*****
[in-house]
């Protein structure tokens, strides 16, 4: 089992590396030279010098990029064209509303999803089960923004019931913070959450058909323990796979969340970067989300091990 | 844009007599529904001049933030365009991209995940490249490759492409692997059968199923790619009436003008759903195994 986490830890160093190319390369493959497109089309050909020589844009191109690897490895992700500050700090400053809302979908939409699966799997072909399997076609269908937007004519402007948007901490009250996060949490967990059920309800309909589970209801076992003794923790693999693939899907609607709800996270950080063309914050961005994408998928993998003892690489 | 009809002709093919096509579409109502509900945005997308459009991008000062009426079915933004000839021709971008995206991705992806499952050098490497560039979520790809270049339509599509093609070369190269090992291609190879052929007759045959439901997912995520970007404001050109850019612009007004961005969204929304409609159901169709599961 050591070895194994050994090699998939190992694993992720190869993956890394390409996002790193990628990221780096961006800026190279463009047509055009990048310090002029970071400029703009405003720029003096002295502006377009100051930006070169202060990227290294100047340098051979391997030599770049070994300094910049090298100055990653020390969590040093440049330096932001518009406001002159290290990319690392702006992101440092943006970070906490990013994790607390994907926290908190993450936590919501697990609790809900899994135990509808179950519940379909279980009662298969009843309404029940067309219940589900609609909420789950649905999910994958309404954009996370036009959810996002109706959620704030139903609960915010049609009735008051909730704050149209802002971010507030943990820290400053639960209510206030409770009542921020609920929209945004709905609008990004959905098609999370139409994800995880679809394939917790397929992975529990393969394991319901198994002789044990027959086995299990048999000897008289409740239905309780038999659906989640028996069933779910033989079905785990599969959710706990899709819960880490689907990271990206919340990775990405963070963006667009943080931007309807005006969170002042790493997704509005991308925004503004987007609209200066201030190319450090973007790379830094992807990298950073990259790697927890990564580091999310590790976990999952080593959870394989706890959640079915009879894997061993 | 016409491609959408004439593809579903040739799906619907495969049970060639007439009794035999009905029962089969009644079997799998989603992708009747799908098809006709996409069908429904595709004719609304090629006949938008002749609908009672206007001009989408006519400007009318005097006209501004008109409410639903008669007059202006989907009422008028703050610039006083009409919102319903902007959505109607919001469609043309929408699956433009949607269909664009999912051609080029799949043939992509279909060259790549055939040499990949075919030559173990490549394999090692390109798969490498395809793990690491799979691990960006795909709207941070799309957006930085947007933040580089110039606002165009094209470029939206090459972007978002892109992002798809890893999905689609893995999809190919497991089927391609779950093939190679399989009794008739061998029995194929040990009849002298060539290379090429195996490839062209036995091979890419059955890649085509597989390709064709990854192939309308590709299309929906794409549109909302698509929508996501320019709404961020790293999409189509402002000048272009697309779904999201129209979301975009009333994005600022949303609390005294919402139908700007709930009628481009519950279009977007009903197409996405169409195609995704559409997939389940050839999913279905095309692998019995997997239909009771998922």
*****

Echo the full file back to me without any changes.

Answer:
[in-house]
């Protein structure tokens, strides 16, 4: 089992590396030279010098990029064209509303999803089960923004019931913070959450058909323990796979969340970067989300091990 | 844009007599529904001049933030365009991209995940490249490759492409692997059968199923790619009436003008759903195994 986490830890160093190319390369493959497109089309050909020589844009191109690897490895992700500050700090400053809302979908939409699966799997072909399997076609269908937007004519402007948007901490009250996060949490967990059920309800309909589970209801076992003794923790693999693939899907609607709800996270950080063309914050961005994408998928993998003892690489 | 009809002709093919096509579409109502509900945005997308459009991008000062009426079915933004000839021709971008995206991705992806499952050098490497560039979520790809270049339509599509093609070369190269090992291609190879052929007759045959439901997912995520970007404001050109850019612009007004961005969204929304409609159901169709599961 050591070895194994050994090699998939190992694993992720190869993956890394390409996002790193990628990221780096961006800026190279463009047509055009990048310090002029970071400029703009405003720029003096002295502006377009100051930006070169202060990227290294100047340098051979391997030599770049070994300094910049090298100055990653020390969590040093440049330096932001518009406001002159290290990319690392702006992101440092943006970070906490990013994790607390994907926290908190993450936590919501697990609790809900899994135990509808179950519940379909279980009662298969009843309404029940067309219940589900609609909420789950649905999910994958309404954009996370036009959810996002109706959620704030139903609960915010049609009735008051909730704050149209802002971010507030943990820290400053639960209510206030409770009542921020609920929209945004709905609008990004959905098609999370139409994800995880679809394939917790397929992975529990393969394991319901198994002789044990027959086995299990048999000897008289409740239905309780038999659906989640028996069933779910033989079905785990599969959710706990899709819960880490689907990271990206919340990775990405963070963006667009943080931007309807005006969170002042790493997704509005991308925004503004987007609209200066201030190319450090973007790379830094992807990298950073990259790697927890990564580091999310590790976990999952080593959870394989706890959640079915009879894997061993 | 016409491609959408004439593809579903040739799906619907495969049970060639007439009794035999009905029962089969009644079997799998989603992708009747799908098809006709996409069908429904595709004719609304090629006949938008002749609908009672206007001009989408006519400007009318005097006209501004008109409410639903008669007059202006989907009422008028703050610039006083009409919102319903902007959505109607919001469609043309929408699956433009949607269909664009999912051609080029799949043939992509279909060259790549055939040499990949075919030559173990490549394999090692390109798969490498395809793990690491799979691990960006795909709207941070799309957006930085947007933040580089110039606002165009094209470029939206090459972007978002892109992002798809890893999905689609893995999809190919497991089927391609779950093939190679399989009794008739061998029995194929040990009849002298060539290379090429195996490839062209036995091979890419059955890649085509597989390709064709990854192939309308590709299309929906794409549109909302698509929508996501320019709404961020790293999409189509402002000048272009697309779904999201129209979301975009009333994005600022949303609390005294919402139908700007709930009628481009519950279009977007009903197409996405169409195609995704559409997939389940050839999913279905095309692998019995997997239909009771998922």